Carilion physicians, nurses and staff make unique discoveries through their research, and continuous improvements to the care they provide our communities. Some of these discoveries are innovations with commercial potential. First and foremost, they can benefit patients in our community. When inventions are brought to market by an Industry partner or spun out as a startup, patients across the country and globe may benefit from our employees’ curiosity and commitment to innovation.
Carilion Innovation is a catalytic agent and resource for our innovators.
- You have an invention you believe has commercial potential.
- Industry would like to license your invention/intellectual property (IP).
- Industry would like you to create or co-create a new product or service that they will then bring to market.
Commercial Invention is broadly defined. It can be an idea not reduced to practice, or a need within health care not addressed in the market that you believe can have a more considerable commercial potential.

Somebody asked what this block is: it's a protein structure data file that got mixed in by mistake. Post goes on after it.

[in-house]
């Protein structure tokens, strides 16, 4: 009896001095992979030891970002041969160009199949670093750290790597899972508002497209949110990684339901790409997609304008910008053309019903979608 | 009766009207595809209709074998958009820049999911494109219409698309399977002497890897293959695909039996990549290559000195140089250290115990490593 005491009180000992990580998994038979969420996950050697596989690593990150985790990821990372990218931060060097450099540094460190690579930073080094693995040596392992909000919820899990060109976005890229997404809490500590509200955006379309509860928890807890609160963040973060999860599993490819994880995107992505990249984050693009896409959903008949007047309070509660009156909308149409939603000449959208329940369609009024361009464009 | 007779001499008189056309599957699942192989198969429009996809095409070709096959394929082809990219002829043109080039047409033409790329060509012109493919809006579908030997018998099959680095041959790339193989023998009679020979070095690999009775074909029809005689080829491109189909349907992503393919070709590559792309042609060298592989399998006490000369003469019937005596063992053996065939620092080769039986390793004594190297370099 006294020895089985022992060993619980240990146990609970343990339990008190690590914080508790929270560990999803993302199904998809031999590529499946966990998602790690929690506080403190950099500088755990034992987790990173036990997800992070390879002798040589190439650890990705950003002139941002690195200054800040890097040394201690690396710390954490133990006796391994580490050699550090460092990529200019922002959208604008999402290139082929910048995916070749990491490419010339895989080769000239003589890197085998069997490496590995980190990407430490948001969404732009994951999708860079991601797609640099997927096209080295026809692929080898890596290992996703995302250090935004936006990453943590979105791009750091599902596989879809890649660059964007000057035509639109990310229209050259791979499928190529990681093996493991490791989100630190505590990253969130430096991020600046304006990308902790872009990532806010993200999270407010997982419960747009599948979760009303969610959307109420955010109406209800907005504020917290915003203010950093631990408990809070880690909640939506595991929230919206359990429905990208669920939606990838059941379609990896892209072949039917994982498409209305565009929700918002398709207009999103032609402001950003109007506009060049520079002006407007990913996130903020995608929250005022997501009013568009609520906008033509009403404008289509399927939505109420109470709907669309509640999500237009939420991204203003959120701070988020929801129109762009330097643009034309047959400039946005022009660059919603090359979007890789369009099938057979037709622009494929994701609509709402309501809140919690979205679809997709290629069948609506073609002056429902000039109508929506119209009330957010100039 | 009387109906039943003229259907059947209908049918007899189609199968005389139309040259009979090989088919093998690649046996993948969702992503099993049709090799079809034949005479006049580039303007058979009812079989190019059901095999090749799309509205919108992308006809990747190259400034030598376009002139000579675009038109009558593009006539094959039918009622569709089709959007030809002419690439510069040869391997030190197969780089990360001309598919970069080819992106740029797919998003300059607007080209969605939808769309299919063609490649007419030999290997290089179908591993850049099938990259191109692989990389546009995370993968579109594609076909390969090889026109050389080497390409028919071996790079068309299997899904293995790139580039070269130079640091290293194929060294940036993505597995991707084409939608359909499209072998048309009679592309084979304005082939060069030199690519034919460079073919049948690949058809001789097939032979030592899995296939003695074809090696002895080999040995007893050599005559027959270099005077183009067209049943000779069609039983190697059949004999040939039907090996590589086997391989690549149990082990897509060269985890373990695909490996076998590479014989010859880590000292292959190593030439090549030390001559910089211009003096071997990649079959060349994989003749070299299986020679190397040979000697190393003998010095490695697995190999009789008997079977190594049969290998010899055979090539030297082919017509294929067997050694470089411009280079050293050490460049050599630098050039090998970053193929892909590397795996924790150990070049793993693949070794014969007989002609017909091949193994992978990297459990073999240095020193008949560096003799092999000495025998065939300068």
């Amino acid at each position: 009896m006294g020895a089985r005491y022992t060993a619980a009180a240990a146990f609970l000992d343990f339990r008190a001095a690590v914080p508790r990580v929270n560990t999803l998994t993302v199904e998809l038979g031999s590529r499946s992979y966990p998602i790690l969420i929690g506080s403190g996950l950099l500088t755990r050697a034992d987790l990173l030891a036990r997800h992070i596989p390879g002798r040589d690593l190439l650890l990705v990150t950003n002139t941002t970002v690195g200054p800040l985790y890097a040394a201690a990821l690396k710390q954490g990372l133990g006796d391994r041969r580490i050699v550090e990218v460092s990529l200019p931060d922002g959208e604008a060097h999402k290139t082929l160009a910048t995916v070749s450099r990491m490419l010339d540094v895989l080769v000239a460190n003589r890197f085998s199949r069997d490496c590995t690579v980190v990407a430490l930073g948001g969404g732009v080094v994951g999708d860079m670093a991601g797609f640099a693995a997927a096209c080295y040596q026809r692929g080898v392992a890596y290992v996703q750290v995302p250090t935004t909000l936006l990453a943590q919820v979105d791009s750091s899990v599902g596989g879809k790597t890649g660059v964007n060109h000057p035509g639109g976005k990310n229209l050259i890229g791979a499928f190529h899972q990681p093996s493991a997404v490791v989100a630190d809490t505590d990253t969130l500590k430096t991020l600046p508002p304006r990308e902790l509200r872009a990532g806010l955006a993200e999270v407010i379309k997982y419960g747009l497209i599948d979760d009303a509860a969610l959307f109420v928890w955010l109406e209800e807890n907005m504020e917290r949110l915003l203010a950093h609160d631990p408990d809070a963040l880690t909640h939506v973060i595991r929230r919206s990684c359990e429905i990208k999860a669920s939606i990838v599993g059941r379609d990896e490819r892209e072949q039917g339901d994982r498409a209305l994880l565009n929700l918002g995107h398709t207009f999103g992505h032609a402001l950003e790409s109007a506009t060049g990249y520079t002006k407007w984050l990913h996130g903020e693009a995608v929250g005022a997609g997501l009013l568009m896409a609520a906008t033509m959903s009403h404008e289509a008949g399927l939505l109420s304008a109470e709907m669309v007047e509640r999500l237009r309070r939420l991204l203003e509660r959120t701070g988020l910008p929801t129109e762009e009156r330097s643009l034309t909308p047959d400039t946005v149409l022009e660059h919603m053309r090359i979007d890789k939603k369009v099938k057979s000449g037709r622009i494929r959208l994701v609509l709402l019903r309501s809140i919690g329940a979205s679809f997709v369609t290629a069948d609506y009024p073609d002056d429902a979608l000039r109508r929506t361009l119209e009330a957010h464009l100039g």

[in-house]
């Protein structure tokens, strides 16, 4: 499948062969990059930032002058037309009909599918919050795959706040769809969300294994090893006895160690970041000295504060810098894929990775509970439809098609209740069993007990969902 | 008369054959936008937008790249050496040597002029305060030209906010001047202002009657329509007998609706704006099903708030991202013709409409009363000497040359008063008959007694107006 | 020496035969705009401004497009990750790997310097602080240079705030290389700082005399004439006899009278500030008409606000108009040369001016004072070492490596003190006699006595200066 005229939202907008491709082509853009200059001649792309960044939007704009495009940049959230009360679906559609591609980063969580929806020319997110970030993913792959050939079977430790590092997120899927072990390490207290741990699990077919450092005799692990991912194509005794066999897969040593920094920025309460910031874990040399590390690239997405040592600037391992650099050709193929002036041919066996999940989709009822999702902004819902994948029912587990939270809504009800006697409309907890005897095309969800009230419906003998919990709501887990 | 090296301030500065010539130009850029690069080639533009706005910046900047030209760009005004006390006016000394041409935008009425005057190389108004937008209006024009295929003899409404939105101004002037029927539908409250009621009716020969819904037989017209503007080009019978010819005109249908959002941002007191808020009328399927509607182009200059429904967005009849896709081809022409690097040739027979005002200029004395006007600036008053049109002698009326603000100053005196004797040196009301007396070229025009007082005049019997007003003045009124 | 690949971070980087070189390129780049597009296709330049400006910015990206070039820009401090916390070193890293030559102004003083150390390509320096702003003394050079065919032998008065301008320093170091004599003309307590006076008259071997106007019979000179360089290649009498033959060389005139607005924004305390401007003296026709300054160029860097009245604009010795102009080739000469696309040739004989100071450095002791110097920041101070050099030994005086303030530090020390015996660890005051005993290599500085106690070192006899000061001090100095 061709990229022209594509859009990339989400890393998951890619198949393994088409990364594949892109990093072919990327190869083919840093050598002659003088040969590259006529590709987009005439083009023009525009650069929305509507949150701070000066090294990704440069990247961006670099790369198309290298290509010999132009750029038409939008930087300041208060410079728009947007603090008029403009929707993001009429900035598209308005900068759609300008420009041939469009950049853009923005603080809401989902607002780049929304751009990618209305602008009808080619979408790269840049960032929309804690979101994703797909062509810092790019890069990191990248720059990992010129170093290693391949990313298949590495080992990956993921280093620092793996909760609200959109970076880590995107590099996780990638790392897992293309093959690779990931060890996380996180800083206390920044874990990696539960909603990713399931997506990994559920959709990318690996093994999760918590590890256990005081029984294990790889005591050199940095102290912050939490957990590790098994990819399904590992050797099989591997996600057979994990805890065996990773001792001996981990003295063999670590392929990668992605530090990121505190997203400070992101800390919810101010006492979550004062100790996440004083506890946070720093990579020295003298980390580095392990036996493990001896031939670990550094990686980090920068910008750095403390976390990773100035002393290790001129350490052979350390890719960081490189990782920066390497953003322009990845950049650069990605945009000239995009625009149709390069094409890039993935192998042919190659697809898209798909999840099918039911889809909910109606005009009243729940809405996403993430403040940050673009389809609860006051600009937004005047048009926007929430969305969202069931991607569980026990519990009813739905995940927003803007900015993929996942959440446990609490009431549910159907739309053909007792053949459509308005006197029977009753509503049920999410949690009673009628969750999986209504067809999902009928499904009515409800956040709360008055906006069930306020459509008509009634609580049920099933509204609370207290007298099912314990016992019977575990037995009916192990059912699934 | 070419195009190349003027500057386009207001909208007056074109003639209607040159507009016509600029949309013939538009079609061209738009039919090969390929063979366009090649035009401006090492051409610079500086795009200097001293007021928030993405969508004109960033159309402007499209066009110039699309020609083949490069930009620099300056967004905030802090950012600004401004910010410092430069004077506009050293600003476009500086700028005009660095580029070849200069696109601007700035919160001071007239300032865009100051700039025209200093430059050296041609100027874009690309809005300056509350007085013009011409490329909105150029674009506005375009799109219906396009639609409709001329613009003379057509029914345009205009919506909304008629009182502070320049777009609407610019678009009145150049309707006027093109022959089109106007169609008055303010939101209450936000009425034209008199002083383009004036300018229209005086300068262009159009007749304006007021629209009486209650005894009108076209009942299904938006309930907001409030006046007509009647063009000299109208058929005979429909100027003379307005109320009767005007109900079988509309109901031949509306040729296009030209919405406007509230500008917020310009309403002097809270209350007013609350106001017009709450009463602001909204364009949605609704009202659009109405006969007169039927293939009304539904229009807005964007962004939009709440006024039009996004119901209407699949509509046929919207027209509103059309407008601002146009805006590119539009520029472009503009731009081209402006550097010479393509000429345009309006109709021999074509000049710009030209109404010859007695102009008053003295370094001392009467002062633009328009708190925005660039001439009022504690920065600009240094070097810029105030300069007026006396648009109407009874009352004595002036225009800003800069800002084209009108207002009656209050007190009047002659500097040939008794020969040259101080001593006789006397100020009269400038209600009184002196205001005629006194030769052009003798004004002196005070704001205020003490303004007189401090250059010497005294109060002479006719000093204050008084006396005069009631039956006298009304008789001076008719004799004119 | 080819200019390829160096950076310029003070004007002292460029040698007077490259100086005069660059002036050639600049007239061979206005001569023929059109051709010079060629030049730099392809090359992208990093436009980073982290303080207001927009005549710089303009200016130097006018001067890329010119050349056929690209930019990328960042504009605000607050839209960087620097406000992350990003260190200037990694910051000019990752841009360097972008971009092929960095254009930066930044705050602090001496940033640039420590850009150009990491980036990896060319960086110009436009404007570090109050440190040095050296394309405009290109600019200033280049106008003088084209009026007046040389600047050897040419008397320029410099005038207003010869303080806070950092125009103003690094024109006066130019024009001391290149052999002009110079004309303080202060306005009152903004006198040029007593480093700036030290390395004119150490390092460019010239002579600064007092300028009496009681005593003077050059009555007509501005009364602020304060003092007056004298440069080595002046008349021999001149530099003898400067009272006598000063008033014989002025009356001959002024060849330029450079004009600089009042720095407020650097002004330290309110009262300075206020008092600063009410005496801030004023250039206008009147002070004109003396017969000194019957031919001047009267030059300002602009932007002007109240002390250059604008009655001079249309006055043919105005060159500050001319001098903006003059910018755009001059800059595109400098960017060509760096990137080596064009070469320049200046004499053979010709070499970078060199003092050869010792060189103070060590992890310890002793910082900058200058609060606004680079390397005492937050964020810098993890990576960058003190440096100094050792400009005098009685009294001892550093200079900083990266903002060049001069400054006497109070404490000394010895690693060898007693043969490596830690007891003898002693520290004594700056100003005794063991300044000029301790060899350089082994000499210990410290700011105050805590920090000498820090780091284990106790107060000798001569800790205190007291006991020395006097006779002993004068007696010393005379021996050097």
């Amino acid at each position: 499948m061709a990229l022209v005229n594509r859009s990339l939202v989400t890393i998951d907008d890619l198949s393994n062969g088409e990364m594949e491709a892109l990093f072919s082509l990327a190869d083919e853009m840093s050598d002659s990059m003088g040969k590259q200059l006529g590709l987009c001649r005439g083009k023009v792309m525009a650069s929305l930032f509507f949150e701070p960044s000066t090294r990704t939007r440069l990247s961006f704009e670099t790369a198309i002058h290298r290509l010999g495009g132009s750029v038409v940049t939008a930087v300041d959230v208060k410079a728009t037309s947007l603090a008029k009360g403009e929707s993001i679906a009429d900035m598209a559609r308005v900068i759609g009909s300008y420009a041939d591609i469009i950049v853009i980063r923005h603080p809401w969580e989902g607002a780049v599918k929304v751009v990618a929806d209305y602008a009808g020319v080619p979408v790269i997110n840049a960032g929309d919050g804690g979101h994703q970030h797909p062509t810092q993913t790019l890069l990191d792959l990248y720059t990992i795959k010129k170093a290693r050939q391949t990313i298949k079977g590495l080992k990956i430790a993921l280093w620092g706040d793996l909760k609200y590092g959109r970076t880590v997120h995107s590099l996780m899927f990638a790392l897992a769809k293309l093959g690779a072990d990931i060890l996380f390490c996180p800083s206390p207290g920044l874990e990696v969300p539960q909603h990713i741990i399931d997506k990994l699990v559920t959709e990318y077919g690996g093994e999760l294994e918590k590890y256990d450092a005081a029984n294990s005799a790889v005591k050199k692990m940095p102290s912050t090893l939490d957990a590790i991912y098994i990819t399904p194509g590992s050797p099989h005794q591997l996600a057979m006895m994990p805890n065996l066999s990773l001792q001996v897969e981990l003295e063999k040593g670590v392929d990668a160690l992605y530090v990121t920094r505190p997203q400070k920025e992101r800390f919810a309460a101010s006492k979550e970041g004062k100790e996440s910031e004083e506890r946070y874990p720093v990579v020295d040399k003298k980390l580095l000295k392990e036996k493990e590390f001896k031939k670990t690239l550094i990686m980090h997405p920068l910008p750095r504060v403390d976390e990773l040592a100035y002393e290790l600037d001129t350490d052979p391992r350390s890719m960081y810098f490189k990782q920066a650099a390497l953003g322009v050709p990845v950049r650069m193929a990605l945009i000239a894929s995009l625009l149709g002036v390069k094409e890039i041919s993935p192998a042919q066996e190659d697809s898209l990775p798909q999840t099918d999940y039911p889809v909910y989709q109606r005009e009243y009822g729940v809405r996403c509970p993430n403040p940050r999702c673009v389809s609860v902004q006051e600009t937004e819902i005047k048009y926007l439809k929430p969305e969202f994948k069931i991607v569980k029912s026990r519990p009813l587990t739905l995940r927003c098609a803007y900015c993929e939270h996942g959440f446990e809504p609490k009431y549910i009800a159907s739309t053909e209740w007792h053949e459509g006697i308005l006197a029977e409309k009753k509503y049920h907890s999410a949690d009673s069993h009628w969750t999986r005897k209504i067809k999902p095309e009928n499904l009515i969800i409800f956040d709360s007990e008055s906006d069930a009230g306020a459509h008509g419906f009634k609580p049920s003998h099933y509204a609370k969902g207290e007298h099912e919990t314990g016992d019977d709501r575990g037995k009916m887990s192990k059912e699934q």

Common types of inventions developed within health care include:
- Health information technologies
- Medical devices
- Educational content
- Clinical decision trees and protocols
- Business model and system innovations
Invention Development Support
- Assisting development of inventions
- Connecting innovators to resources for further development (e.g., engineers, 3D printers, local universities like Virginia Tech, accelerators) and external funding opportunities.
- Proof of concept program (POCP): funds and project management for high-potential inventions
- Advice for inventors and funding for high-potential but nascent inventions.